Students make pinatas, learn Hispanic history


Leyton Calzado

Students make pinatas from paper-mache at a Hispanic Heritage Month event.

Zoe Hammond, Reporter

Students learned about the history and process of making a pinata on Wednesday as part of Hispanic Heritage Month. 

English language learning technician Ana Derr, who oganized the event, said she designed it to  teach students about Hispanic culture.

“It’s a great opportunity [to] show our culture and share more information with other members of other communities that are not Hispanic,” Derr said. 

At the workshop, each student made a pinata by molding paper-mache around a balloon and popping it to create a space to put candy inside.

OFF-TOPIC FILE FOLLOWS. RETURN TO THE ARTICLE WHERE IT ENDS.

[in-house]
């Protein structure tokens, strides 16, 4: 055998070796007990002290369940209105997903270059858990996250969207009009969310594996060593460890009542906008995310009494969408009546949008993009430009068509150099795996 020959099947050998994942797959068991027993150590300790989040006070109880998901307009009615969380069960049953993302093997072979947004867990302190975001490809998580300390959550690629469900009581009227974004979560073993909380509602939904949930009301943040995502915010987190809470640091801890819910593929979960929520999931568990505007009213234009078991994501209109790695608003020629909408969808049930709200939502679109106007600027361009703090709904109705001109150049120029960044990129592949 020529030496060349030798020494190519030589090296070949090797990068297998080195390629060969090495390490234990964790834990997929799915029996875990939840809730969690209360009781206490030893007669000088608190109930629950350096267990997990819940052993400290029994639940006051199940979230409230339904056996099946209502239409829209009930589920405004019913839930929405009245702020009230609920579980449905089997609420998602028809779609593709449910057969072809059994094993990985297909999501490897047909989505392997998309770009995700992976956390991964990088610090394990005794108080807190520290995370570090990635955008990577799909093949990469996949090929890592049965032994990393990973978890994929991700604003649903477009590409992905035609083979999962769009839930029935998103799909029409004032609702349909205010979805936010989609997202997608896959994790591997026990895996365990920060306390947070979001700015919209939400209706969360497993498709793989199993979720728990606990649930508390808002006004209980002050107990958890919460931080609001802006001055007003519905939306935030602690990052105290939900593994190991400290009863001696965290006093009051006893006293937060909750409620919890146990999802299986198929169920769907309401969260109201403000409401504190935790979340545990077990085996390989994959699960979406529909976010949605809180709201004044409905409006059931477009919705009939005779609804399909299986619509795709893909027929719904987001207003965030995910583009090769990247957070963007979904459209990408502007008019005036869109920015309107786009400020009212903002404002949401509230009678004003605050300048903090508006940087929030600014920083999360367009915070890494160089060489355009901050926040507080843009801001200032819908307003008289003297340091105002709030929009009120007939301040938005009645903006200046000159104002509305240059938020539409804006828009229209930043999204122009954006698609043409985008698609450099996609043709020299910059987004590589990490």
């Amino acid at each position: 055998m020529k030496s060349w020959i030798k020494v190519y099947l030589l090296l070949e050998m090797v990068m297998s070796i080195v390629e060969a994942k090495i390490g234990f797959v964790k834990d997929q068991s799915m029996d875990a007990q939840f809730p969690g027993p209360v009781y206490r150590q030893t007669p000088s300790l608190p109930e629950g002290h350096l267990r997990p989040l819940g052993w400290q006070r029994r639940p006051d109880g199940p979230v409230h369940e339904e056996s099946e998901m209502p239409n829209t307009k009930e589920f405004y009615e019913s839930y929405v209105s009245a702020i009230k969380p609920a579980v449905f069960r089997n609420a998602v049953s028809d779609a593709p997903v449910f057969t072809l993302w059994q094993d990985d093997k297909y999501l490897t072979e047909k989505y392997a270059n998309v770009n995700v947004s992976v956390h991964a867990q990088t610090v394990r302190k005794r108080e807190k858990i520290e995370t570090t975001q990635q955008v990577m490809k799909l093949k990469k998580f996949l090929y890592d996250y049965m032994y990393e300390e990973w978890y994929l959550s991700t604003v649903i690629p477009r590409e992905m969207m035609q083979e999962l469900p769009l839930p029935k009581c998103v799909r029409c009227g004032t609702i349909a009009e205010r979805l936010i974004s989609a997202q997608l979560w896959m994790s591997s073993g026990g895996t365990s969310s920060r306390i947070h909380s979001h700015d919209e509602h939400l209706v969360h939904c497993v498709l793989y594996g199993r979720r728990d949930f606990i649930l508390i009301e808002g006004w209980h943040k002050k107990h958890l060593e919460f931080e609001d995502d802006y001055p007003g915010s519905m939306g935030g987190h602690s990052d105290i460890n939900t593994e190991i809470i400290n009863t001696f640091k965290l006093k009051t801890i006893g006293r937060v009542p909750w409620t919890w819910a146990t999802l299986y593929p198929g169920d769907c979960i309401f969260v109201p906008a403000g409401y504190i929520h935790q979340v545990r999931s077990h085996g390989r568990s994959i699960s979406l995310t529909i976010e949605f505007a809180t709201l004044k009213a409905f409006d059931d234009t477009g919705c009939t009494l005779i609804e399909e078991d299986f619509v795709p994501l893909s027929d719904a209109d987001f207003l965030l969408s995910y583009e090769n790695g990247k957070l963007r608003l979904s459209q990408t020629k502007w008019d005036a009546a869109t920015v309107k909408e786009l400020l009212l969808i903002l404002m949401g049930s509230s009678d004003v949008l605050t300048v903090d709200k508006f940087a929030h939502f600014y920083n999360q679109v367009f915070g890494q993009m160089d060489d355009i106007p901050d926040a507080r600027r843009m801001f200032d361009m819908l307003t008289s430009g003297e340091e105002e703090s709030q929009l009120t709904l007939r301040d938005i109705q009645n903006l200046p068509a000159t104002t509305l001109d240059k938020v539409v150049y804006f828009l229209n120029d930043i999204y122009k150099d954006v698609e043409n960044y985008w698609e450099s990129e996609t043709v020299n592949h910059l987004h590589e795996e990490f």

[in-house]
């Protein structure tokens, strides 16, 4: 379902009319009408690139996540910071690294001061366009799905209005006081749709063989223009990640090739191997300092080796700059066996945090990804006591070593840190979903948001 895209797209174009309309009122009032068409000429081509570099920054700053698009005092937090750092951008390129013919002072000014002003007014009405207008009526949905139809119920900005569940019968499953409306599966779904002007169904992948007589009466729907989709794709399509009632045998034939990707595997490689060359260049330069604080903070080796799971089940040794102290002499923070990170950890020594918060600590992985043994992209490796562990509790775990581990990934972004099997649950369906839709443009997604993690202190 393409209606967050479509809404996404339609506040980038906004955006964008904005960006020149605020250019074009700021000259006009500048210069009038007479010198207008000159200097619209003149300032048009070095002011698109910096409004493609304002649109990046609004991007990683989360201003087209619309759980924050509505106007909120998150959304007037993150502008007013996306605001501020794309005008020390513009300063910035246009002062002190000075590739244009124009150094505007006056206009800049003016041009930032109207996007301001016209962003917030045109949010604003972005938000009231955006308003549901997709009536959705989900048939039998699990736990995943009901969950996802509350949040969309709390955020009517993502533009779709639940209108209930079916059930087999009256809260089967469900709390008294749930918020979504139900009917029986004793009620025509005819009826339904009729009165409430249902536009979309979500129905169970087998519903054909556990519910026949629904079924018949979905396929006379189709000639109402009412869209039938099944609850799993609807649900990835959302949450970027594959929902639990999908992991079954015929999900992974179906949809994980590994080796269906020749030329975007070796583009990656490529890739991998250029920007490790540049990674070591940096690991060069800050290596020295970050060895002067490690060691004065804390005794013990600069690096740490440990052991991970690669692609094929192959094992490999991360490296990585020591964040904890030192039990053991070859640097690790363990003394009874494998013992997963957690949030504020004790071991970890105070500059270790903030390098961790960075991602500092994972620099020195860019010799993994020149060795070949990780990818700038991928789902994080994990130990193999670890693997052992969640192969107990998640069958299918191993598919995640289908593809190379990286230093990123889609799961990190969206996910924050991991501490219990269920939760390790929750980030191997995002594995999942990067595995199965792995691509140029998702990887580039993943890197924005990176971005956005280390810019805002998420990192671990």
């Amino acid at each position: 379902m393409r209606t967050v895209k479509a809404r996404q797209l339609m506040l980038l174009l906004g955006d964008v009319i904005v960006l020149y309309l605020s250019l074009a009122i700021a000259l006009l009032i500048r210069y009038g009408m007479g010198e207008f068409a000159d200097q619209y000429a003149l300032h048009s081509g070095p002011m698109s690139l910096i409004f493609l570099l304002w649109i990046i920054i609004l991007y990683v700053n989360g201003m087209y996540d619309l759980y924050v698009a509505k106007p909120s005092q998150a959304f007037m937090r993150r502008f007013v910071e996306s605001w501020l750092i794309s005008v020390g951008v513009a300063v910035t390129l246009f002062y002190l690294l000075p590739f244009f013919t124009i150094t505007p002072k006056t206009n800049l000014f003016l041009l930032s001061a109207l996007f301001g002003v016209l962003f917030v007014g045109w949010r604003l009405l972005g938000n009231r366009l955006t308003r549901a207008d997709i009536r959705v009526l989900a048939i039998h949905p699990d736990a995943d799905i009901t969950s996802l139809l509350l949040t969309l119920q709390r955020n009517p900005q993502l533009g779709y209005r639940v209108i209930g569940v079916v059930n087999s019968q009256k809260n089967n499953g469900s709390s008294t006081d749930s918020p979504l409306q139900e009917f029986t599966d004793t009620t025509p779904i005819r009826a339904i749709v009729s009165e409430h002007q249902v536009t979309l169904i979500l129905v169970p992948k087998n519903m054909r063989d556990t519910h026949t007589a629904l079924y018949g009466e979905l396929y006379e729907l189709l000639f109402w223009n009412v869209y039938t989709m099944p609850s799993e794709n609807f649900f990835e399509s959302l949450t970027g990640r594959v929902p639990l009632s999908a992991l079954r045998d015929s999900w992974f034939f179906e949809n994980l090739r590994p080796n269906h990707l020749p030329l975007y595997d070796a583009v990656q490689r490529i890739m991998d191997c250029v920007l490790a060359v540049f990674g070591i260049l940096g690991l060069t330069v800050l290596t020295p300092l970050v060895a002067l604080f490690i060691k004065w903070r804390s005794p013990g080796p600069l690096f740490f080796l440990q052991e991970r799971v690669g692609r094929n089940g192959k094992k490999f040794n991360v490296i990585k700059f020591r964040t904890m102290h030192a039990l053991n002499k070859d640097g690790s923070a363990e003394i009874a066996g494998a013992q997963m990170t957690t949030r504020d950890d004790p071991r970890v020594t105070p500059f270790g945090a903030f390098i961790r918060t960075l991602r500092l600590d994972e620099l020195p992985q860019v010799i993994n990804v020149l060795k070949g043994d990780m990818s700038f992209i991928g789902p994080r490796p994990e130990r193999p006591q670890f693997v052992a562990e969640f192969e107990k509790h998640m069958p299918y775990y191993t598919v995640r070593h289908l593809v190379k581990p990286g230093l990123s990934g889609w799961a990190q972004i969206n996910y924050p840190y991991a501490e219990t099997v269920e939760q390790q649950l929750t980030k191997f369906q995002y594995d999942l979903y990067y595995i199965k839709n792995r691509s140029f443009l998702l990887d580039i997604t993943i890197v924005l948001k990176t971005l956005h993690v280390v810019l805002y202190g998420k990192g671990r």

Pinatas originated as breakable party favors brought to Mexico from China in the 16th century by Spanish explorers. A pinata hangs by a string and blindfolded partygoers hit it with a stick until it breaks open and the candy spills out. 

Students who created their own pinatas at the campus event said the activity taught them something about Hispanic culture.

“I learned that I can be connected with my culture in multiple different ways,” first-year elementary education student Isabella Stocker said,

First-year transfer studies student Leyton Calzado agreed. 

“I learned how to make a pinata, which is pretty cool,” Calzado said. “And maybe learned a few Spanish words, too, from the instructor.”